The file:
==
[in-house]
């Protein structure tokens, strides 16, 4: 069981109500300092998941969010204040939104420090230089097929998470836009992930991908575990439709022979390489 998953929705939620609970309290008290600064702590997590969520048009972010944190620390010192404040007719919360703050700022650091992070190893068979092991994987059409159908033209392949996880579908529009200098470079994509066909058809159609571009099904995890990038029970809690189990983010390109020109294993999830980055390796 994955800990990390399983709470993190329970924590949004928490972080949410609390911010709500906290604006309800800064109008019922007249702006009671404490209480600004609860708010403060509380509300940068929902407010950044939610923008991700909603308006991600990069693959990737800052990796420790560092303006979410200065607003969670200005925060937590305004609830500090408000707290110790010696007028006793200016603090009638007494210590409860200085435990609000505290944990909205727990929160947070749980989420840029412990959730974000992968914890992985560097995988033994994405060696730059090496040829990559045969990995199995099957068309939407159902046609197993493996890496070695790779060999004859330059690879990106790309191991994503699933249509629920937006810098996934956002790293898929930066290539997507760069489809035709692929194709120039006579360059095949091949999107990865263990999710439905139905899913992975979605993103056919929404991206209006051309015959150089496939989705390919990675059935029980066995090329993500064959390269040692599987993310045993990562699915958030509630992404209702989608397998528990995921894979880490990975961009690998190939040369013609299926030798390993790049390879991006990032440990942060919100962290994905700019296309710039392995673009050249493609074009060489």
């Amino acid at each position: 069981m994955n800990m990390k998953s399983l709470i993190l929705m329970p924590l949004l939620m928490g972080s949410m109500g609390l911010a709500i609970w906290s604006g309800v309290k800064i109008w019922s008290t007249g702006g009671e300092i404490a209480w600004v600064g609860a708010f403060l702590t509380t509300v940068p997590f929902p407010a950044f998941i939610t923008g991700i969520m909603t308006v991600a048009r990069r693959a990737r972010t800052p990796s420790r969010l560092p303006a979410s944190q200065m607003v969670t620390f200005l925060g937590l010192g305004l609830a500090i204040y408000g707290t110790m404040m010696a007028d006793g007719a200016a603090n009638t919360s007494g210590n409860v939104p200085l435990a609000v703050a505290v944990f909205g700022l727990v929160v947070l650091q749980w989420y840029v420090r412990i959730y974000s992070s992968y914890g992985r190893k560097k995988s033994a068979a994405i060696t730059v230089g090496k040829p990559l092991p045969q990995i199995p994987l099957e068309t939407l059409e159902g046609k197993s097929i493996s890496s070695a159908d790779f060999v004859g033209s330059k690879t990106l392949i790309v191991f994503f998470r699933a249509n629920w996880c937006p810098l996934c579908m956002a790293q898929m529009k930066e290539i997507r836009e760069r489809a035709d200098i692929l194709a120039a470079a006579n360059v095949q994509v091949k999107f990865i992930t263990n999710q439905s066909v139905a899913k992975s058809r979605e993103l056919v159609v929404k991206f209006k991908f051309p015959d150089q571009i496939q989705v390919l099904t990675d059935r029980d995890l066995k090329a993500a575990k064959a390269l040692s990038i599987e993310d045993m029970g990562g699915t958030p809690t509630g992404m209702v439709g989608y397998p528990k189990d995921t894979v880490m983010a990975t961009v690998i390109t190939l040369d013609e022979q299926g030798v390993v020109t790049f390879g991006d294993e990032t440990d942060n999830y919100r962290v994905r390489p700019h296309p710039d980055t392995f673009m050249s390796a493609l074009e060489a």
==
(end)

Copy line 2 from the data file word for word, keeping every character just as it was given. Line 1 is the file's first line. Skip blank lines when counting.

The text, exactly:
């Protein structure tokens, strides 16, 4: 069981109500300092998941969010204040939104420090230089097929998470836009992930991908575990439709022979390489 998953929705939620609970309290008290600064702590997590969520048009972010944190620390010192404040007719919360703050700022650091992070190893068979092991994987059409159908033209392949996880579908529009200098470079994509066909058809159609571009099904995890990038029970809690189990983010390109020109294993999830980055390796 994955800990990390399983709470993190329970924590949004928490972080949410609390911010709500906290604006309800800064109008019922007249702006009671404490209480600004609860708010403060509380509300940068929902407010950044939610923008991700909603308006991600990069693959990737800052990796420790560092303006979410200065607003969670200005925060937590305004609830500090408000707290110790010696007028006793200016603090009638007494210590409860200085435990609000505290944990909205727990929160947070749980989420840029412990959730974000992968914890992985560097995988033994994405060696730059090496040829990559045969990995199995099957068309939407159902046609197993493996890496070695790779060999004859330059690879990106790309191991994503699933249509629920937006810098996934956002790293898929930066290539997507760069489809035709692929194709120039006579360059095949091949999107990865263990999710439905139905899913992975979605993103056919929404991206209006051309015959150089496939989705390919990675059935029980066995090329993500064959390269040692599987993310045993990562699915958030509630992404209702989608397998528990995921894979880490990975961009690998190939040369013609299926030798390993790049390879991006990032440990942060919100962290994905700019296309710039392995673009050249493609074009060489």